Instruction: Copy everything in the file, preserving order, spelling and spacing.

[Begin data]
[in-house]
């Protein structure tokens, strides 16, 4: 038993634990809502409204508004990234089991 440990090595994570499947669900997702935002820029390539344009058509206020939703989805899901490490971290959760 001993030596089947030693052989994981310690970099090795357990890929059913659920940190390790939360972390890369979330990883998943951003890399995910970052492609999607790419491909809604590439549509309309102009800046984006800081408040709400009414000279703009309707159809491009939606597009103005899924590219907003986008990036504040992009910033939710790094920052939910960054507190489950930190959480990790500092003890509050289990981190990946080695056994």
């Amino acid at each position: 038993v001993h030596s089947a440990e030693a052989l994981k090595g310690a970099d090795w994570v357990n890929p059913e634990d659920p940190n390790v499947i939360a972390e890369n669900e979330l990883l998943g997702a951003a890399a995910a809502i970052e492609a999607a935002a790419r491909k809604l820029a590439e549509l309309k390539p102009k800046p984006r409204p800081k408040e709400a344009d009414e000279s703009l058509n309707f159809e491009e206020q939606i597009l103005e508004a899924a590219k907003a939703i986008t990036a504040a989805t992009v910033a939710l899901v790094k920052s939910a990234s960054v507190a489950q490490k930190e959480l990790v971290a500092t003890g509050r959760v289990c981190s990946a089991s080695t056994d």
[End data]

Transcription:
[in-house]
């Protein structure tokens, strides 16, 4: 038993634990809502409204508004990234089991 440990090595994570499947669900997702935002820029390539344009058509206020939703989805899901490490971290959760 001993030596089947030693052989994981310690970099090795357990890929059913659920940190390790939360972390890369979330990883998943951003890399995910970052492609999607790419491909809604590439549509309309102009800046984006800081408040709400009414000279703009309707159809491009939606597009103005899924590219907003986008990036504040992009910033939710790094920052939910960054507190489950930190959480990790500092003890509050289990981190990946080695056994």
């Amino acid at each position: 038993v001993h030596s089947a440990e030693a052989l994981k090595g310690a970099d090795w994570v357990n890929p059913e634990d659920p940190n390790v499947i939360a972390e890369n669900e979330l990883l998943g997702a951003a890399a995910a809502i970052e492609a999607a935002a790419r491909k809604l820029a590439e549509l309309k390539p102009k800046p984006r409204p800081k408040e709400a344009d009414e000279s703009l058509n309707f159809e491009e206020q939606i597009l103005e508004a899924a590219k907003a939703i986008t990036a504040a989805t992009v910033a939710l899901v790094k920052s939910a990234s960054v507190a489950q490490k930190e959480l990790v971290a500092t003890g509050r959760v289990c981190s990946a089991s080695t056994d």